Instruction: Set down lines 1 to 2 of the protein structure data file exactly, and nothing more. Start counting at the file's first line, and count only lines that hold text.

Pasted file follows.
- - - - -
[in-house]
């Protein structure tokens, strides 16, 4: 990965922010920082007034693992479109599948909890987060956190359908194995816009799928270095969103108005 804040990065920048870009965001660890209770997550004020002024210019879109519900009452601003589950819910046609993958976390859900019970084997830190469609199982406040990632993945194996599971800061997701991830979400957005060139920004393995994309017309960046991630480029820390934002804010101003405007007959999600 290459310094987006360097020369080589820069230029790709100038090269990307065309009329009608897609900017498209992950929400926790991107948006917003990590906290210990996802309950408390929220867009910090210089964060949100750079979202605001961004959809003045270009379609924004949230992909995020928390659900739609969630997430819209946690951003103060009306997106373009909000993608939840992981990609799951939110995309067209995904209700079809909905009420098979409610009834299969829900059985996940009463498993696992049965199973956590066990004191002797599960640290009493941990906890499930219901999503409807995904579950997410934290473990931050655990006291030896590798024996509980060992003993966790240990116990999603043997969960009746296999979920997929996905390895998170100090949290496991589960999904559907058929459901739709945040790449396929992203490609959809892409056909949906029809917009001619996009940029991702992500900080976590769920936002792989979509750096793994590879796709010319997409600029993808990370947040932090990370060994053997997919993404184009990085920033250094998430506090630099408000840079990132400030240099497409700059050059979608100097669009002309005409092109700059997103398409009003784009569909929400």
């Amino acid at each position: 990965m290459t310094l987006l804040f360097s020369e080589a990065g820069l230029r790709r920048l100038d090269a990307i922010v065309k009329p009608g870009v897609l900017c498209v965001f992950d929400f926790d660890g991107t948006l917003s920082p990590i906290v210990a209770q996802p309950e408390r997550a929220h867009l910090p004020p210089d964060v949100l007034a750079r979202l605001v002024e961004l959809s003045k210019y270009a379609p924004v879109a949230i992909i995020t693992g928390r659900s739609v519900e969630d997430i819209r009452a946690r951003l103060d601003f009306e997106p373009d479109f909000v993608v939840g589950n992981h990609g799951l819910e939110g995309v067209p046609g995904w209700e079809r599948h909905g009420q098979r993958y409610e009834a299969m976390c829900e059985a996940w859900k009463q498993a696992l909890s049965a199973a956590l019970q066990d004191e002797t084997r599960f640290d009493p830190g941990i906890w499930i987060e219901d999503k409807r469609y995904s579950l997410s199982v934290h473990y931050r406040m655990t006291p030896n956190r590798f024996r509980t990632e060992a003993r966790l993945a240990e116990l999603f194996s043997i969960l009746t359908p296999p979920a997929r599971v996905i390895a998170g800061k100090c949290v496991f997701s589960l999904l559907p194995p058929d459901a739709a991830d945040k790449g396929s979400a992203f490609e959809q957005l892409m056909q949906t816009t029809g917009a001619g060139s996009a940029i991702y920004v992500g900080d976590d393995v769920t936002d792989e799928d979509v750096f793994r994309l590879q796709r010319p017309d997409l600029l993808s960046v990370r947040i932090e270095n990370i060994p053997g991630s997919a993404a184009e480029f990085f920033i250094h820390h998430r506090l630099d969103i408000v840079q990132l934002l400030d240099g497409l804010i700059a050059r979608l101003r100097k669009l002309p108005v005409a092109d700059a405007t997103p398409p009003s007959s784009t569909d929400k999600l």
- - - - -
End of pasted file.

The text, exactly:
[in-house]
């Protein structure tokens, strides 16, 4: 990965922010920082007034693992479109599948909890987060956190359908194995816009799928270095969103108005 804040990065920048870009965001660890209770997550004020002024210019879109519900009452601003589950819910046609993958976390859900019970084997830190469609199982406040990632993945194996599971800061997701991830979400957005060139920004393995994309017309960046991630480029820390934002804010101003405007007959999600 290459310094987006360097020369080589820069230029790709100038090269990307065309009329009608897609900017498209992950929400926790991107948006917003990590906290210990996802309950408390929220867009910090210089964060949100750079979202605001961004959809003045270009379609924004949230992909995020928390659900739609969630997430819209946690951003103060009306997106373009909000993608939840992981990609799951939110995309067209995904209700079809909905009420098979409610009834299969829900059985996940009463498993696992049965199973956590066990004191002797599960640290009493941990906890499930219901999503409807995904579950997410934290473990931050655990006291030896590798024996509980060992003993966790240990116990999603043997969960009746296999979920997929996905390895998170100090949290496991589960999904559907058929459901739709945040790449396929992203490609959809892409056909949906029809917009001619996009940029991702992500900080976590769920936002792989979509750096793994590879796709010319997409600029993808990370947040932090990370060994053997997919993404184009990085920033250094998430506090630099408000840079990132400030240099497409700059050059979608100097669009002309005409092109700059997103398409009003784009569909929400």